Also, endogenous flows over a range of flow rates that have been previously estimated from literature by Abbott (0.1 - 0.3 μL/min·g [1]) were predicted to minimally effect tracer distributions during the course of CED infusions. The effect of this underlying tissue flow on tracer transport was expected to be small over short time scales. The effect of such flows over longer time periods following CED may be more substantial, e.g., affecting tracer clearance, since endogenous flows will continue to spread tracer after the end of infusion.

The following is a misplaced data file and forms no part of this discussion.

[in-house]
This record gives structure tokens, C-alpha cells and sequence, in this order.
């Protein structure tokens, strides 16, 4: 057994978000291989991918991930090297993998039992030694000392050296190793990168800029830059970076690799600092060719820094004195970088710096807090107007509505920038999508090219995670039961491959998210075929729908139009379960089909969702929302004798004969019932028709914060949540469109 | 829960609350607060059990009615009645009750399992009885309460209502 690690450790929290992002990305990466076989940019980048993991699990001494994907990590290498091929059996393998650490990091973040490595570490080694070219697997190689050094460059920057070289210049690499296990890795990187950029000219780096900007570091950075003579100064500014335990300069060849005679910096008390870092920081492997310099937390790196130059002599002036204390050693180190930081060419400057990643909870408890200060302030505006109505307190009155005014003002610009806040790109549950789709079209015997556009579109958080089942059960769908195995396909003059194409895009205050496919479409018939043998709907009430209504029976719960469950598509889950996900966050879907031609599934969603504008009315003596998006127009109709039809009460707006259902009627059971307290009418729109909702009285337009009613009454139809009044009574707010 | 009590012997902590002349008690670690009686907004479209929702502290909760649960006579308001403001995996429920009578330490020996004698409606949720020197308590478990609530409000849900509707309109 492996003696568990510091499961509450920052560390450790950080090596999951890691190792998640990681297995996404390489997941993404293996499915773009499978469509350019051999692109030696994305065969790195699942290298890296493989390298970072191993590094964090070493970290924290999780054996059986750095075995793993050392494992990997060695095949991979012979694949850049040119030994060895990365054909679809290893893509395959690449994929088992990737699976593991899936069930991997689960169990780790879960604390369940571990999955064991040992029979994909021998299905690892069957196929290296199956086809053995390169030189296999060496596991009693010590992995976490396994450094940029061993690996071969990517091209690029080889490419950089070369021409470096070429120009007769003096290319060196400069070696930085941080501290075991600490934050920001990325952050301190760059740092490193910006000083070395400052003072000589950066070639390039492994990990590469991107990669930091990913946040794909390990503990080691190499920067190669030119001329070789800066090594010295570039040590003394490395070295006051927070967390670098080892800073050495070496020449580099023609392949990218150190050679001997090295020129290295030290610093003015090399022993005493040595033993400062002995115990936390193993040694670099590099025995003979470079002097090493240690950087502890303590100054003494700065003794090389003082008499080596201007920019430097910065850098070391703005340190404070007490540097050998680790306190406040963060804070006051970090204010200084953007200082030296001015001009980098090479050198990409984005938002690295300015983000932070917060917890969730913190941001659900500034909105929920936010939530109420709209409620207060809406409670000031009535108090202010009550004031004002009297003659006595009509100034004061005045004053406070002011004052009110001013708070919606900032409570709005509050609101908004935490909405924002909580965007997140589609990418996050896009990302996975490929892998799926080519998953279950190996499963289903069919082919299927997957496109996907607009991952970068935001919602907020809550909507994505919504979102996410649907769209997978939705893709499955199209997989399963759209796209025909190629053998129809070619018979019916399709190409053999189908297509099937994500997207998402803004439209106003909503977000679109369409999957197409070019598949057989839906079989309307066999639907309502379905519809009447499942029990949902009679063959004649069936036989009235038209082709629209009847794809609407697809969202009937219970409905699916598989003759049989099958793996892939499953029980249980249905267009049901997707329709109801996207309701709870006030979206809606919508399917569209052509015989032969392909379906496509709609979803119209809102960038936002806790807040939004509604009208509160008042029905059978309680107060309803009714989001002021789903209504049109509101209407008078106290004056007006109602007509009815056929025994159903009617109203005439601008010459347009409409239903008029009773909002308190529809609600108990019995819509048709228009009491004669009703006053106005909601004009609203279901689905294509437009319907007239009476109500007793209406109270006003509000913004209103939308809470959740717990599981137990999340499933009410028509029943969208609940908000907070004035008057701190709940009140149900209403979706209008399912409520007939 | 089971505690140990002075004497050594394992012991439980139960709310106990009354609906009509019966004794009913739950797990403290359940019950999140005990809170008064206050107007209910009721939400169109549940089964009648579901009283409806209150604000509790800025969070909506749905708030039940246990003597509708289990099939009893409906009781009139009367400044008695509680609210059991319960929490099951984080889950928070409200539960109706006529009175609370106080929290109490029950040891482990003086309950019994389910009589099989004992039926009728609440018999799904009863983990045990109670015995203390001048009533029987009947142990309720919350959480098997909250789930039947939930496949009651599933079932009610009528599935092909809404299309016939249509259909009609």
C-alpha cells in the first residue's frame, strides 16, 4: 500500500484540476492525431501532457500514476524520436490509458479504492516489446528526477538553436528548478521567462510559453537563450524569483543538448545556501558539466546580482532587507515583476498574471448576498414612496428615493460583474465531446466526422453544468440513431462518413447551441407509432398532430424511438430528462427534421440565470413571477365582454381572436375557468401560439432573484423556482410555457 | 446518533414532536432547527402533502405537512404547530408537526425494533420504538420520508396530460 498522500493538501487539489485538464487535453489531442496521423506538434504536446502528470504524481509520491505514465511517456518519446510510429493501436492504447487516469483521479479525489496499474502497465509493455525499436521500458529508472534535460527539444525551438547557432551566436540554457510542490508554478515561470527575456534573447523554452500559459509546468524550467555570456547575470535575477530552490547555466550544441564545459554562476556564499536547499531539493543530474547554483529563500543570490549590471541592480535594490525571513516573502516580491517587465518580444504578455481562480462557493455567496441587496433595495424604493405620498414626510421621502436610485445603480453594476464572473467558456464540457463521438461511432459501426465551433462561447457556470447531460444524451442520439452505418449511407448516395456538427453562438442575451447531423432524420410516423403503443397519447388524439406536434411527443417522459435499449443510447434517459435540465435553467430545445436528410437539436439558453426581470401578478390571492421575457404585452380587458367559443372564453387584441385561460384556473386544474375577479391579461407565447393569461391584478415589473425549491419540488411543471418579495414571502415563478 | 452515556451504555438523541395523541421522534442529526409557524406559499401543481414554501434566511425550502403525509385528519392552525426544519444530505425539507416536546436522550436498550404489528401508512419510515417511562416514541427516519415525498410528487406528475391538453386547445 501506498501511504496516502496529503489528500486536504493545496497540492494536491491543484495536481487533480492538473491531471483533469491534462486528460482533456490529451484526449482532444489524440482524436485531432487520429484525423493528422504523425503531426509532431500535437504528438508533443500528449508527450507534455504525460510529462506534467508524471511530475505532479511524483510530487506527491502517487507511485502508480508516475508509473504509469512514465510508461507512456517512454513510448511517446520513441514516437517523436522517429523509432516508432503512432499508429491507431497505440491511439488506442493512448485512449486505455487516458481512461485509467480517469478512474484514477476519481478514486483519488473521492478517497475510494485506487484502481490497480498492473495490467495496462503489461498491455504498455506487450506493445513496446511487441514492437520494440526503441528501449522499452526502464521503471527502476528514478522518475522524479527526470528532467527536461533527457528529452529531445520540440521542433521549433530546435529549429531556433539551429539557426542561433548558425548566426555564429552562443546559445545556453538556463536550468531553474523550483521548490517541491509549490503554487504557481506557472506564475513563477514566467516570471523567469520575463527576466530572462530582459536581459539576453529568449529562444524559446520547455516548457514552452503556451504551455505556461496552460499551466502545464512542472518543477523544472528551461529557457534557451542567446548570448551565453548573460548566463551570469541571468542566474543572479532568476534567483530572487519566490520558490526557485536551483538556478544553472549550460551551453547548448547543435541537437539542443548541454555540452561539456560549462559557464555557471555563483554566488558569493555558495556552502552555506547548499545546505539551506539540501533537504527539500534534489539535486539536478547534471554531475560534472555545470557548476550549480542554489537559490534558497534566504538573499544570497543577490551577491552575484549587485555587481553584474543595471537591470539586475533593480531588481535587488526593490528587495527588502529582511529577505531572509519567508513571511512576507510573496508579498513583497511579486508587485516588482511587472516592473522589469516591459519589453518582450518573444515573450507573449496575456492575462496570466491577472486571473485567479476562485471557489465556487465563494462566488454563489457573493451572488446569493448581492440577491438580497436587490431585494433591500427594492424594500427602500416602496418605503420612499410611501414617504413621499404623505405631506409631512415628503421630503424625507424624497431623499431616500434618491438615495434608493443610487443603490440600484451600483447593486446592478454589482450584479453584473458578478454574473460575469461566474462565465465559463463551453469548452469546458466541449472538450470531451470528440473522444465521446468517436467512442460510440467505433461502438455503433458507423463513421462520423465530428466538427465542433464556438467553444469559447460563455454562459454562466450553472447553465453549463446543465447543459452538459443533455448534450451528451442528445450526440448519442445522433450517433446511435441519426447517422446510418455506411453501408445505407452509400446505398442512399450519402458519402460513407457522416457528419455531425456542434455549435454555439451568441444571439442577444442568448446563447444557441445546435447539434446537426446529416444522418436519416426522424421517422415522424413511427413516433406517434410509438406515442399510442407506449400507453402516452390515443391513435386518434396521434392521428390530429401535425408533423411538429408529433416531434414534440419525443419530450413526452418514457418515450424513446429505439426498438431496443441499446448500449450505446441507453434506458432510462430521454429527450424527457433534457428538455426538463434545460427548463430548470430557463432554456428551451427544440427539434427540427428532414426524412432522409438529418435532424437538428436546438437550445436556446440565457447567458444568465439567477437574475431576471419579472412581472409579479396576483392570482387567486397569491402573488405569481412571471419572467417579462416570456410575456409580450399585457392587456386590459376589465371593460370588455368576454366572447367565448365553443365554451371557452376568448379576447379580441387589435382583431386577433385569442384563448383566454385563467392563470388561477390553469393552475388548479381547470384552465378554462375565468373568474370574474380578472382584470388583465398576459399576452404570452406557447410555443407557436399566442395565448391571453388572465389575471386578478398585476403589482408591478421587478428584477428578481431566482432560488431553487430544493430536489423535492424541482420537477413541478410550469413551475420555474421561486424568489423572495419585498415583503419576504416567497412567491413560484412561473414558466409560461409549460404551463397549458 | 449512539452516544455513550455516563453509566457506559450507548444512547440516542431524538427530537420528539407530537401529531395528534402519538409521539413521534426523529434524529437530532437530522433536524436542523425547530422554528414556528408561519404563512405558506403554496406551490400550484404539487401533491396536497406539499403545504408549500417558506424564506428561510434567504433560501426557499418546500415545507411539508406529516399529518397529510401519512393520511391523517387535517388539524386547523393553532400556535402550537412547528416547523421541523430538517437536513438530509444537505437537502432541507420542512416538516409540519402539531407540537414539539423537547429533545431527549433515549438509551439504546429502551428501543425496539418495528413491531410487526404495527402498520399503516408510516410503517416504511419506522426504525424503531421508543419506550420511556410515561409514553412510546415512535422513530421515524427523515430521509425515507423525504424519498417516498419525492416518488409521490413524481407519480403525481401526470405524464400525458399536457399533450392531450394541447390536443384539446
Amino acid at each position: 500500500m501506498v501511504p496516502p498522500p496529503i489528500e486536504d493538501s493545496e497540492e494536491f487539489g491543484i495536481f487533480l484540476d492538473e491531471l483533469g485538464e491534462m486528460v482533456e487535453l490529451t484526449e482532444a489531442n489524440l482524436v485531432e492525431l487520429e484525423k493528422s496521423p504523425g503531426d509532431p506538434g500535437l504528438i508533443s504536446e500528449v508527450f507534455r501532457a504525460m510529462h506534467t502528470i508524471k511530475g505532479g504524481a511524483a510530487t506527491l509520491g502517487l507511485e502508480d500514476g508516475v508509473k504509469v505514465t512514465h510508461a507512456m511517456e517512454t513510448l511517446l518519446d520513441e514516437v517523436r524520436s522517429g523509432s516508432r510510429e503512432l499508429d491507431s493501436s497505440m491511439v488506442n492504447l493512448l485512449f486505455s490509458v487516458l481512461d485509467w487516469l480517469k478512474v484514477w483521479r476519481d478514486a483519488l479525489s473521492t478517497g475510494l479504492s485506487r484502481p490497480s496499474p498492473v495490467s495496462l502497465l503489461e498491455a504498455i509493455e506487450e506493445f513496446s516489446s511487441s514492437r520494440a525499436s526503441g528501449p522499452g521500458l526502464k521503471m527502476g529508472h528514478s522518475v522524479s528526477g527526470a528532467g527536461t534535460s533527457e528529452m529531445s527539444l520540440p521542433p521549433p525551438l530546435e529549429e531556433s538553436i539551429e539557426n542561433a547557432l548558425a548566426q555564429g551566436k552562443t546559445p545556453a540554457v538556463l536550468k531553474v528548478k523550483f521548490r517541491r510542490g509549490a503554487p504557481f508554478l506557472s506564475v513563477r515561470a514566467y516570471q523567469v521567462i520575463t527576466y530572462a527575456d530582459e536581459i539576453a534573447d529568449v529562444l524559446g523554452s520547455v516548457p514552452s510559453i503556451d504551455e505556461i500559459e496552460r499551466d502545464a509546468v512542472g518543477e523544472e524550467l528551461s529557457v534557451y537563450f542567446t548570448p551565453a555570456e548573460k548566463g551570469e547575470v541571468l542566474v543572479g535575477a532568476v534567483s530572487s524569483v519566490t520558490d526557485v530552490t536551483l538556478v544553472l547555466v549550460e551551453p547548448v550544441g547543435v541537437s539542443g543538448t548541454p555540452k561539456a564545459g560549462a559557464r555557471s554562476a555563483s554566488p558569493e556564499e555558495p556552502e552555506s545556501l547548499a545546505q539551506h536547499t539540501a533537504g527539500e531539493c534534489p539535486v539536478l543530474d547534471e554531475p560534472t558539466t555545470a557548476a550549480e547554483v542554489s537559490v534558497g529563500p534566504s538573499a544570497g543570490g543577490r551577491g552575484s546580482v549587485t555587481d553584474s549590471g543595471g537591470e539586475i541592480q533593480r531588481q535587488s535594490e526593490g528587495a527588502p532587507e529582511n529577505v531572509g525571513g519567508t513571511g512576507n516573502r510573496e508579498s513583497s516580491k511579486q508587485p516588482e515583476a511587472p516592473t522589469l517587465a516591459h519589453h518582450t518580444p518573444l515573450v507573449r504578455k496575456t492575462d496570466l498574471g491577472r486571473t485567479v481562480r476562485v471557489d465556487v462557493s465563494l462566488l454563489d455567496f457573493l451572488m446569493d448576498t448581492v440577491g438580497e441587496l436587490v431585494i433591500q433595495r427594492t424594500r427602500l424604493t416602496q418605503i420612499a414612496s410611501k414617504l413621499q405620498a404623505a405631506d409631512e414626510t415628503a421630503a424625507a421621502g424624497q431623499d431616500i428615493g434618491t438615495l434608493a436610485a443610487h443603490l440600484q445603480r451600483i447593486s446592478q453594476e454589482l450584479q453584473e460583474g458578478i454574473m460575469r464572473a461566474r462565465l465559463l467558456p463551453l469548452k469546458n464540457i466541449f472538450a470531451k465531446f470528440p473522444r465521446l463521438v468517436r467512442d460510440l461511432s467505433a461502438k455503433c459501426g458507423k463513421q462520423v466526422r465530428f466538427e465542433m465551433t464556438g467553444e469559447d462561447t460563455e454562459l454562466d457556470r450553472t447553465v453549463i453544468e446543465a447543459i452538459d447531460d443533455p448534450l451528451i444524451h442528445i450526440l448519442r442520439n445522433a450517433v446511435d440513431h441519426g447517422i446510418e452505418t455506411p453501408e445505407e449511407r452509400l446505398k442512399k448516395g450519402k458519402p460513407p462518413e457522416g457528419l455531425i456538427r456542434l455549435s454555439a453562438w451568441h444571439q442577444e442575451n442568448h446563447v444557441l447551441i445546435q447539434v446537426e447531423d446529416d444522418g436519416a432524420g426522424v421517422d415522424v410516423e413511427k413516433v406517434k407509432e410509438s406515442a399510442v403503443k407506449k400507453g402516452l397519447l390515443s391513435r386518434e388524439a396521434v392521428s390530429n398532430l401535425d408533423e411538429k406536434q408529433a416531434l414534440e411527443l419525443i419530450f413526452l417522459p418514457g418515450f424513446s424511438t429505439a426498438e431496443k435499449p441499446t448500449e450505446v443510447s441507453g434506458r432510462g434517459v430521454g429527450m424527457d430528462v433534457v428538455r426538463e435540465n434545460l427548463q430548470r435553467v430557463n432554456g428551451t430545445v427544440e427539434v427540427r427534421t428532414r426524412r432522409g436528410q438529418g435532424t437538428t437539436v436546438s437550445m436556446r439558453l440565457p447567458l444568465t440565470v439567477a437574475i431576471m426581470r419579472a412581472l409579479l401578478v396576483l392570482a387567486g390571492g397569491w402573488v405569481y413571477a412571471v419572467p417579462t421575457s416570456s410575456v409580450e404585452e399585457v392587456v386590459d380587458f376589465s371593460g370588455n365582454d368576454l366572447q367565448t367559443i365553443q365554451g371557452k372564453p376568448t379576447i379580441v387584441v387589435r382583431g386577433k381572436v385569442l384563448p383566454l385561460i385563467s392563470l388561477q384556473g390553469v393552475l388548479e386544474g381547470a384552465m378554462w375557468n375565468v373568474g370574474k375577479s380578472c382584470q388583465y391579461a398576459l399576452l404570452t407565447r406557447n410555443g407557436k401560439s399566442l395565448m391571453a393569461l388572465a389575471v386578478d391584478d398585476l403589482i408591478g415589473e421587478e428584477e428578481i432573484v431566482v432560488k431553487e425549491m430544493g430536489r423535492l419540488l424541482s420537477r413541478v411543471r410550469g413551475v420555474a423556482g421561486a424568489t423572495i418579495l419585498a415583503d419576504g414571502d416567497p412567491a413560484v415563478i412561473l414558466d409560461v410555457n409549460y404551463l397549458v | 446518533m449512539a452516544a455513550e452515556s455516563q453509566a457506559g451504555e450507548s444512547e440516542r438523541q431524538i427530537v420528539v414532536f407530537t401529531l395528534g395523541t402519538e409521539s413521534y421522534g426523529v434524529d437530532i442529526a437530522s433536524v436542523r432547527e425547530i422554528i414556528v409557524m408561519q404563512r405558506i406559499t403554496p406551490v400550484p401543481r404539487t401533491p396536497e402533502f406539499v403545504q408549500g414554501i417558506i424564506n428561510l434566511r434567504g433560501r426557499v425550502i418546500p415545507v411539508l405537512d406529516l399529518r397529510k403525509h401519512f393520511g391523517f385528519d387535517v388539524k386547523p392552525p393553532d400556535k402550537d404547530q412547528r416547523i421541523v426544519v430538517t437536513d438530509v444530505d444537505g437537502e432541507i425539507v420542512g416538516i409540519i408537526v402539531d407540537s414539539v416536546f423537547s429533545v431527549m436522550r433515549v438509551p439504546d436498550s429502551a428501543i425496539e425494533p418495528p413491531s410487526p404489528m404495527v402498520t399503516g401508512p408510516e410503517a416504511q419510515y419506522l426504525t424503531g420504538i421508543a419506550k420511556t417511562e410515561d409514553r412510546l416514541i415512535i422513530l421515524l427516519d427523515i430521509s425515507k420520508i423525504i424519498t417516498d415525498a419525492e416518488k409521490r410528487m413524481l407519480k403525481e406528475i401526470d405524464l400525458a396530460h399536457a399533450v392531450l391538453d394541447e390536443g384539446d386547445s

In this study, limitations of using fixed tissues are associated with changes due to tissue shrinkage with fixation or expansion due to infusion in tissue during CED. With uniform shrinkage, fiber orientation is not expected to change, and FA fields are not expected to significantly change. Also, CSF regions surrounding the brain were overestimated since the skull region was not included in the fixed tissue scans. However dilution of tracer in CSF likely has a small effect on internal tissue distributions, which are dominated by transport that occurs primarily in one direction, from the tissue into the CSF.